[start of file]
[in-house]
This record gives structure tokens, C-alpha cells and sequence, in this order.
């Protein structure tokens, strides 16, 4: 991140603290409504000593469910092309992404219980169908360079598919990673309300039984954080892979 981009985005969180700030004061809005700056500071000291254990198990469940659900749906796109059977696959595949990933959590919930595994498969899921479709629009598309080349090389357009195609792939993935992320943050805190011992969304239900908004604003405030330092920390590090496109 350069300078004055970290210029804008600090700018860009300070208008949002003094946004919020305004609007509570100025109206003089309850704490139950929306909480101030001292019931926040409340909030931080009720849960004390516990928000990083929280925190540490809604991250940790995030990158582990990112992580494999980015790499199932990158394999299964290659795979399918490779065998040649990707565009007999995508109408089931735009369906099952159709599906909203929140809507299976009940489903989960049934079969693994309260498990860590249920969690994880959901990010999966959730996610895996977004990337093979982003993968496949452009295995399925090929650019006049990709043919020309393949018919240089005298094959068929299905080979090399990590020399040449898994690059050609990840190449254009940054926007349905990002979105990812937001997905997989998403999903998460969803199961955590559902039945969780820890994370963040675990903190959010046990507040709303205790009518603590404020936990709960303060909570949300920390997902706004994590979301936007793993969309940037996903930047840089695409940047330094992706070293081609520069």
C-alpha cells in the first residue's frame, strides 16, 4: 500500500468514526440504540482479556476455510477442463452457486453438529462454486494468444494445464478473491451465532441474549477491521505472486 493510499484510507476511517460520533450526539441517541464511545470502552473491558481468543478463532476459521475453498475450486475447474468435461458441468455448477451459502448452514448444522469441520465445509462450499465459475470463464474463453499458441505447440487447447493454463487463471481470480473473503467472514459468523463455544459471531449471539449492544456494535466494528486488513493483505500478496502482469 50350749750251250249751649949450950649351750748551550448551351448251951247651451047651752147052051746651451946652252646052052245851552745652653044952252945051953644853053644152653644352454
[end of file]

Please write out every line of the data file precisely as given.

[in-house]
This record gives structure tokens, C-alpha cells and sequence, in this order.
């Protein structure tokens, strides 16, 4: 991140603290409504000593469910092309992404219980169908360079598919990673309300039984954080892979 981009985005969180700030004061809005700056500071000291254990198990469940659900749906796109059977696959595949990933959590919930595994498969899921479709629009598309080349090389357009195609792939993935992320943050805190011992969304239900908004604003405030330092920390590090496109 350069300078004055970290210029804008600090700018860009300070208008949002003094946004919020305004609007509570100025109206003089309850704490139950929306909480101030001292019931926040409340909030931080009720849960004390516990928000990083929280925190540490809604991250940790995030990158582990990112992580494999980015790499199932990158394999299964290659795979399918490779065998040649990707565009007999995508109408089931735009369906099952159709599906909203929140809507299976009940489903989960049934079969693994309260498990860590249920969690994880959901990010999966959730996610895996977004990337093979982003993968496949452009295995399925090929650019006049990709043919020309393949018919240089005298094959068929299905080979090399990590020399040449898994690059050609990840190449254009940054926007349905990002979105990812937001997905997989998403999903998460969803199961955590559902039945969780820890994370963040675990903190959010046990507040709303205790009518603590404020936990709960303060909570949300920390997902706004994590979301936007793993969309940037996903930047840089695409940047330094992706070293081609520069």
C-alpha cells in the first residue's frame, strides 16, 4: 500500500468514526440504540482479556476455510477442463452457486453438529462454486494468444494445464478473491451465532441474549477491521505472486 493510499484510507476511517460520533450526539441517541464511545470502552473491558481468543478463532476459521475453498475450486475447474468435461458441468455448477451459502448452514448444522469441520465445509462450499465459475470463464474463453499458441505447440487447447493454463487463471481470480473473503467472514459468523463455544459471531449471539449492544456494535466494528486488513493483505500478496502482469 50350749750251250249751649949450950649351750748551550448551351448251951247651451047651752147052051746651451946652252646052052245851552745652653044952252945051953644853053644152653644352454